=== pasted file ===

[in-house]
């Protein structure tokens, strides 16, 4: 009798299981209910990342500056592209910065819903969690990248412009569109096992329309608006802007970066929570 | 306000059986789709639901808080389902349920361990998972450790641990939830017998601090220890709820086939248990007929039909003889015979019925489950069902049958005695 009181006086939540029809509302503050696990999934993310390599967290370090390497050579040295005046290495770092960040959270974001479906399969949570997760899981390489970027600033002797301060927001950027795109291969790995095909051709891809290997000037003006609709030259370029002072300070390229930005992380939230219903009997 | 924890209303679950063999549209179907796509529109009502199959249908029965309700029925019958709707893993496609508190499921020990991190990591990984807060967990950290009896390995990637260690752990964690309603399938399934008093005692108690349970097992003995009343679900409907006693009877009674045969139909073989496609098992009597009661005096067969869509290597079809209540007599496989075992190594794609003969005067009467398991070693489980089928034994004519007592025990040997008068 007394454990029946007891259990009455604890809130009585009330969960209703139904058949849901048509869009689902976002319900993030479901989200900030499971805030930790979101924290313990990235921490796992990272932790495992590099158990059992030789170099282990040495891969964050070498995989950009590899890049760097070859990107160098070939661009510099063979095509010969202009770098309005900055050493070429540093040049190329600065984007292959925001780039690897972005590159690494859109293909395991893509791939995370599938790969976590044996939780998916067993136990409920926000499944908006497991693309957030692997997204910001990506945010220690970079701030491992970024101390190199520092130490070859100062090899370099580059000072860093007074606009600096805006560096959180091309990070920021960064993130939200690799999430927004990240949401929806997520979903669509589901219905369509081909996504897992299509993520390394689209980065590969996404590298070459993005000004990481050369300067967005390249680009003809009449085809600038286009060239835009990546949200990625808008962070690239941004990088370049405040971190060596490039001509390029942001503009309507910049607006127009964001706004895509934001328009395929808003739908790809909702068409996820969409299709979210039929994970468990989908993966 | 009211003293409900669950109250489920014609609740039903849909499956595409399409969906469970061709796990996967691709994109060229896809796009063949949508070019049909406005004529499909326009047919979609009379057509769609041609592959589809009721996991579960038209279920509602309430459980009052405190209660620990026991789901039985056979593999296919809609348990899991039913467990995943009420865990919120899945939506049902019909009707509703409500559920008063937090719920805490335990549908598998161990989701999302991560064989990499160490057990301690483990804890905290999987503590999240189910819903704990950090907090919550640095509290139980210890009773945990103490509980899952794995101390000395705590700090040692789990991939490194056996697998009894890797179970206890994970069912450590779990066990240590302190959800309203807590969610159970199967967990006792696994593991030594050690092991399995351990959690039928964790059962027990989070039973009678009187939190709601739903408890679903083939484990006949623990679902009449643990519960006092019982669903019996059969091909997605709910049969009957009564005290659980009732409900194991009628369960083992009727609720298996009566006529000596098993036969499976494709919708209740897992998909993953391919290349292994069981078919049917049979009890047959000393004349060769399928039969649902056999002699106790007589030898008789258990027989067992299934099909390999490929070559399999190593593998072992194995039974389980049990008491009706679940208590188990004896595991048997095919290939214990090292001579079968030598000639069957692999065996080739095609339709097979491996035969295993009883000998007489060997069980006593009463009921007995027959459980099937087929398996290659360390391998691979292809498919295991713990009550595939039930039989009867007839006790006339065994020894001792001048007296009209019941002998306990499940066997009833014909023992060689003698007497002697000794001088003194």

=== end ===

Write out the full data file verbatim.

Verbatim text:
[in-house]
């Protein structure tokens, strides 16, 4: 009798299981209910990342500056592209910065819903969690990248412009569109096992329309608006802007970066929570 | 306000059986789709639901808080389902349920361990998972450790641990939830017998601090220890709820086939248990007929039909003889015979019925489950069902049958005695 009181006086939540029809509302503050696990999934993310390599967290370090390497050579040295005046290495770092960040959270974001479906399969949570997760899981390489970027600033002797301060927001950027795109291969790995095909051709891809290997000037003006609709030259370029002072300070390229930005992380939230219903009997 | 924890209303679950063999549209179907796509529109009502199959249908029965309700029925019958709707893993496609508190499921020990991190990591990984807060967990950290009896390995990637260690752990964690309603399938399934008093005692108690349970097992003995009343679900409907006693009877009674045969139909073989496609098992009597009661005096067969869509290597079809209540007599496989075992190594794609003969005067009467398991070693489980089928034994004519007592025990040997008068 007394454990029946007891259990009455604890809130009585009330969960209703139904058949849901048509869009689902976002319900993030479901989200900030499971805030930790979101924290313990990235921490796992990272932790495992590099158990059992030789170099282990040495891969964050070498995989950009590899890049760097070859990107160098070939661009510099063979095509010969202009770098309005900055050493070429540093040049190329600065984007292959925001780039690897972005590159690494859109293909395991893509791939995370599938790969976590044996939780998916067993136990409920926000499944908006497991693309957030692997997204910001990506945010220690970079701030491992970024101390190199520092130490070859100062090899370099580059000072860093007074606009600096805006560096959180091309990070920021960064993130939200690799999430927004990240949401929806997520979903669509589901219905369509081909996504897992299509993520390394689209980065590969996404590298070459993005000004990481050369300067967005390249680009003809009449085809600038286009060239835009990546949200990625808008962070690239941004990088370049405040971190060596490039001509390029942001503009309507910049607006127009964001706004895509934001328009395929808003739908790809909702068409996820969409299709979210039929994970468990989908993966 | 009211003293409900669950109250489920014609609740039903849909499956595409399409969906469970061709796990996967691709994109060229896809796009063949949508070019049909406005004529499909326009047919979609009379057509769609041609592959589809009721996991579960038209279920509602309430459980009052405190209660620990026991789901039985056979593999296919809609348990899991039913467990995943009420865990919120899945939506049902019909009707509703409500559920008063937090719920805490335990549908598998161990989701999302991560064989990499160490057990301690483990804890905290999987503590999240189910819903704990950090907090919550640095509290139980210890009773945990103490509980899952794995101390000395705590700090040692789990991939490194056996697998009894890797179970206890994970069912450590779990066990240590302190959800309203807590969610159970199967967990006792696994593991030594050690092991399995351990959690039928964790059962027990989070039973009678009187939190709601739903408890679903083939484990006949623990679902009449643990519960006092019982669903019996059969091909997605709910049969009957009564005290659980009732409900194991009628369960083992009727609720298996009566006529000596098993036969499976494709919708209740897992998909993953391919290349292994069981078919049917049979009890047959000393004349060769399928039969649902056999002699106790007589030898008789258990027989067992299934099909390999490929070559399999190593593998072992194995039974389980049990008491009706679940208590188990004896595991048997095919290939214990090292001579079968030598000639069957692999065996080739095609339709097979491996035969295993009883000998007489060997069980006593009463009921007995027959459980099937087929398996290659360390391998691979292809498919295991713990009550595939039930039989009867007839006790006339065994020894001792001048007296009209019941002998306990499940066997009833014909023992060689003698007497002697000794001088003194």